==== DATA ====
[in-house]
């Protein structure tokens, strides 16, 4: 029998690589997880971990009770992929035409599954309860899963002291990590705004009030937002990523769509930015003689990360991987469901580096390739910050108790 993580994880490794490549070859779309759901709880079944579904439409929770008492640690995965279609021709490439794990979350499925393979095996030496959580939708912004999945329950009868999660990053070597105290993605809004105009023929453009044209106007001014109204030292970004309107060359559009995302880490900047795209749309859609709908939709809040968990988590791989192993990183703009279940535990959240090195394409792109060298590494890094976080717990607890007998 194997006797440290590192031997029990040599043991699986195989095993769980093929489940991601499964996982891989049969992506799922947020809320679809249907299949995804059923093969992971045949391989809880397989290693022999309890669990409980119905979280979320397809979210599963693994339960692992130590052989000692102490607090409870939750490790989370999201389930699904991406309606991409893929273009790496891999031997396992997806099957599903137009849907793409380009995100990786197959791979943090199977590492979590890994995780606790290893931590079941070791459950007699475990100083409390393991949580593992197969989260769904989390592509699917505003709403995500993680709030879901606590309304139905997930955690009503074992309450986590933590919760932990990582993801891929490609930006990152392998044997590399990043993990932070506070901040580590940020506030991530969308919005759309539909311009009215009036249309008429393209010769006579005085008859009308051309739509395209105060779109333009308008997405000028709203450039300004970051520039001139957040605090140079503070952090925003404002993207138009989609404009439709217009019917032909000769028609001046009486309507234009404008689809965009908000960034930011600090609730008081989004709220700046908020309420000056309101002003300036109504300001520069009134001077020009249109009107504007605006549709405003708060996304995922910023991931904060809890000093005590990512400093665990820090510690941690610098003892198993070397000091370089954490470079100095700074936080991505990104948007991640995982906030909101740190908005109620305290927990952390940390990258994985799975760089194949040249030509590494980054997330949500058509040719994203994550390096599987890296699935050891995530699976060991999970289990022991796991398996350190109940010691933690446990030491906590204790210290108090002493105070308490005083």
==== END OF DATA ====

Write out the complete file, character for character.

[in-house]
């Protein structure tokens, strides 16, 4: 029998690589997880971990009770992929035409599954309860899963002291990590705004009030937002990523769509930015003689990360991987469901580096390739910050108790 993580994880490794490549070859779309759901709880079944579904439409929770008492640690995965279609021709490439794990979350499925393979095996030496959580939708912004999945329950009868999660990053070597105290993605809004105009023929453009044209106007001014109204030292970004309107060359559009995302880490900047795209749309859609709908939709809040968990988590791989192993990183703009279940535990959240090195394409792109060298590494890094976080717990607890007998 194997006797440290590192031997029990040599043991699986195989095993769980093929489940991601499964996982891989049969992506799922947020809320679809249907299949995804059923093969992971045949391989809880397989290693022999309890669990409980119905979280979320397809979210599963693994339960692992130590052989000692102490607090409870939750490790989370999201389930699904991406309606991409893929273009790496891999031997396992997806099957599903137009849907793409380009995100990786197959791979943090199977590492979590890994995780606790290893931590079941070791459950007699475990100083409390393991949580593992197969989260769904989390592509699917505003709403995500993680709030879901606590309304139905997930955690009503074992309450986590933590919760932990990582993801891929490609930006990152392998044997590399990043993990932070506070901040580590940020506030991530969308919005759309539909311009009215009036249309008429393209010769006579005085008859009308051309739509395209105060779109333009308008997405000028709203450039300004970051520039001139957040605090140079503070952090925003404002993207138009989609404009439709217009019917032909000769028609001046009486309507234009404008689809965009908000960034930011600090609730008081989004709220700046908020309420000056309101002003300036109504300001520069009134001077020009249109009107504007605006549709405003708060996304995922910023991931904060809890000093005590990512400093665990820090510690941690610098003892198993070397000091370089954490470079100095700074936080991505990104948007991640995982906030909101740190908005109620305290927990952390940390990258994985799975760089194949040249030509590494980054997330949500058509040719994203994550390096599987890296699935050891995530699976060991999970289990022991796991398996350190109940010691933690446990030491906590204790210290108090002493105070308490005083």